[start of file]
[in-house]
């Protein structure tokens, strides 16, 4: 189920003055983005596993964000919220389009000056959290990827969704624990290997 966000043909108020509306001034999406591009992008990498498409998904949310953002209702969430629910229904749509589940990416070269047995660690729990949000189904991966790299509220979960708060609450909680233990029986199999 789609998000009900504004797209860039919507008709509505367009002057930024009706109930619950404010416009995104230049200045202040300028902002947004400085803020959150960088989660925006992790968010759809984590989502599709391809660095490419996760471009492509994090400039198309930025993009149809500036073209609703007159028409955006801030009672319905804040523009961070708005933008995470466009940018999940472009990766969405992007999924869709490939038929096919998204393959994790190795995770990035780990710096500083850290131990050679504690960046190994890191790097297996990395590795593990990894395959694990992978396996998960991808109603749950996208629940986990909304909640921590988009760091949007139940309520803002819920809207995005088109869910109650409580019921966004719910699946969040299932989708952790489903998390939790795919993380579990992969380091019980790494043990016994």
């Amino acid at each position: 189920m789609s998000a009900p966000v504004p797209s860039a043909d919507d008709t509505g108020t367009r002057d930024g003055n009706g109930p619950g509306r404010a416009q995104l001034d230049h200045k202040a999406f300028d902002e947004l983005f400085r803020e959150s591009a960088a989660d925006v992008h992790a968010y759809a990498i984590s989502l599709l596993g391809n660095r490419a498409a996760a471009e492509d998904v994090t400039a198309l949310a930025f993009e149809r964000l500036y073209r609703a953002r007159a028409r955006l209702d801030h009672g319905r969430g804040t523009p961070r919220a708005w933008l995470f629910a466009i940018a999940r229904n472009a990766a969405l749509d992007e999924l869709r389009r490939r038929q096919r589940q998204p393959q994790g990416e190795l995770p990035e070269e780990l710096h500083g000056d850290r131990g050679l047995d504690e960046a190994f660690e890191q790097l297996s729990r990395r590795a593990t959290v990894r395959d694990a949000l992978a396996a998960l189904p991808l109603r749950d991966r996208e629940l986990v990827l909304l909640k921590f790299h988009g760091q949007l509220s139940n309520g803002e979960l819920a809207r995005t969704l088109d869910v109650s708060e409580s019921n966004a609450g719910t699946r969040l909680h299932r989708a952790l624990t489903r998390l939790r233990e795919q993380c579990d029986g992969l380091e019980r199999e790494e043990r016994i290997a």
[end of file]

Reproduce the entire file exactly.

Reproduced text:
[in-house]
């Protein structure tokens, strides 16, 4: 189920003055983005596993964000919220389009000056959290990827969704624990290997 966000043909108020509306001034999406591009992008990498498409998904949310953002209702969430629910229904749509589940990416070269047995660690729990949000189904991966790299509220979960708060609450909680233990029986199999 789609998000009900504004797209860039919507008709509505367009002057930024009706109930619950404010416009995104230049200045202040300028902002947004400085803020959150960088989660925006992790968010759809984590989502599709391809660095490419996760471009492509994090400039198309930025993009149809500036073209609703007159028409955006801030009672319905804040523009961070708005933008995470466009940018999940472009990766969405992007999924869709490939038929096919998204393959994790190795995770990035780990710096500083850290131990050679504690960046190994890191790097297996990395590795593990990894395959694990992978396996998960991808109603749950996208629940986990909304909640921590988009760091949007139940309520803002819920809207995005088109869910109650409580019921966004719910699946969040299932989708952790489903998390939790795919993380579990992969380091019980790494043990016994």
């Amino acid at each position: 189920m789609s998000a009900p966000v504004p797209s860039a043909d919507d008709t509505g108020t367009r002057d930024g003055n009706g109930p619950g509306r404010a416009q995104l001034d230049h200045k202040a999406f300028d902002e947004l983005f400085r803020e959150s591009a960088a989660d925006v992008h992790a968010y759809a990498i984590s989502l599709l596993g391809n660095r490419a498409a996760a471009e492509d998904v994090t400039a198309l949310a930025f993009e149809r964000l500036y073209r609703a953002r007159a028409r955006l209702d801030h009672g319905r969430g804040t523009p961070r919220a708005w933008l995470f629910a466009i940018a999940r229904n472009a990766a969405l749509d992007e999924l869709r389009r490939r038929q096919r589940q998204p393959q994790g990416e190795l995770p990035e070269e780990l710096h500083g000056d850290r131990g050679l047995d504690e960046a190994f660690e890191q790097l297996s729990r990395r590795a593990t959290v990894r395959d694990a949000l992978a396996a998960l189904p991808l109603r749950d991966r996208e629940l986990v990827l909304l909640k921590f790299h988009g760091q949007l509220s139940n309520g803002e979960l819920a809207r995005t969704l088109d869910v109650s708060e409580s019921n966004a609450g719910t699946r969040l909680h299932r989708a952790l624990t489903r998390l939790r233990e795919q993380c579990d029986g992969l380091e019980r199999e790494e043990r016994i290997a």